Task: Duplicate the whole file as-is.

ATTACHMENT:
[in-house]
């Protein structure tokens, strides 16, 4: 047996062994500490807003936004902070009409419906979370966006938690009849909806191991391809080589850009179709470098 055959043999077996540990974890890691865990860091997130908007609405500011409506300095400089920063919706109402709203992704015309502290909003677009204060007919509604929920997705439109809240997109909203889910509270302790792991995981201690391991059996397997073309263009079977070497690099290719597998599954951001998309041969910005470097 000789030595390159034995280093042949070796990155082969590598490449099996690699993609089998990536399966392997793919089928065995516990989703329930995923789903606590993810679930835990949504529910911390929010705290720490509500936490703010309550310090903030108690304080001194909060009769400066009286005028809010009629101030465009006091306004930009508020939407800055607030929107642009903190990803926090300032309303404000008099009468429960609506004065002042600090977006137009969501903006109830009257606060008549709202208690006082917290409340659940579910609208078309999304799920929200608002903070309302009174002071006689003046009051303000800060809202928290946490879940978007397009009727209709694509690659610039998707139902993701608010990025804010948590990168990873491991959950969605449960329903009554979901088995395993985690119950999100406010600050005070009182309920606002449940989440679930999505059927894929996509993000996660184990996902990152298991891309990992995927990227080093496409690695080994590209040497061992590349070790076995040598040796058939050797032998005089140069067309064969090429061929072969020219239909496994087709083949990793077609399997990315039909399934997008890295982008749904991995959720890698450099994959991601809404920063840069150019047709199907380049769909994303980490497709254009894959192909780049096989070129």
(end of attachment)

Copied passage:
[in-house]
């Protein structure tokens, strides 16, 4: 047996062994500490807003936004902070009409419906979370966006938690009849909806191991391809080589850009179709470098 055959043999077996540990974890890691865990860091997130908007609405500011409506300095400089920063919706109402709203992704015309502290909003677009204060007919509604929920997705439109809240997109909203889910509270302790792991995981201690391991059996397997073309263009079977070497690099290719597998599954951001998309041969910005470097 000789030595390159034995280093042949070796990155082969590598490449099996690699993609089998990536399966392997793919089928065995516990989703329930995923789903606590993810679930835990949504529910911390929010705290720490509500936490703010309550310090903030108690304080001194909060009769400066009286005028809010009629101030465009006091306004930009508020939407800055607030929107642009903190990803926090300032309303404000008099009468429960609506004065002042600090977006137009969501903006109830009257606060008549709202208690006082917290409340659940579910609208078309999304799920929200608002903070309302009174002071006689003046009051303000800060809202928290946490879940978007397009009727209709694509690659610039998707139902993701608010990025804010948590990168990873491991959950969605449960329903009554979901088995395993985690119950999100406010600050005070009182309920606002449940989440679930999505059927894929996509993000996660184990996902990152298991891309990992995927990227080093496409690695080994590209040497061992590349070790076995040598040796058939050797032998005089140069067309064969090429061929072969020219239909496994087709083949990793077609399997990315039909399934997008890295982008749904991995959720890698450099994959991601809404920063840069150019047709199907380049769909994303980490497709254009894959192909780049096989070129």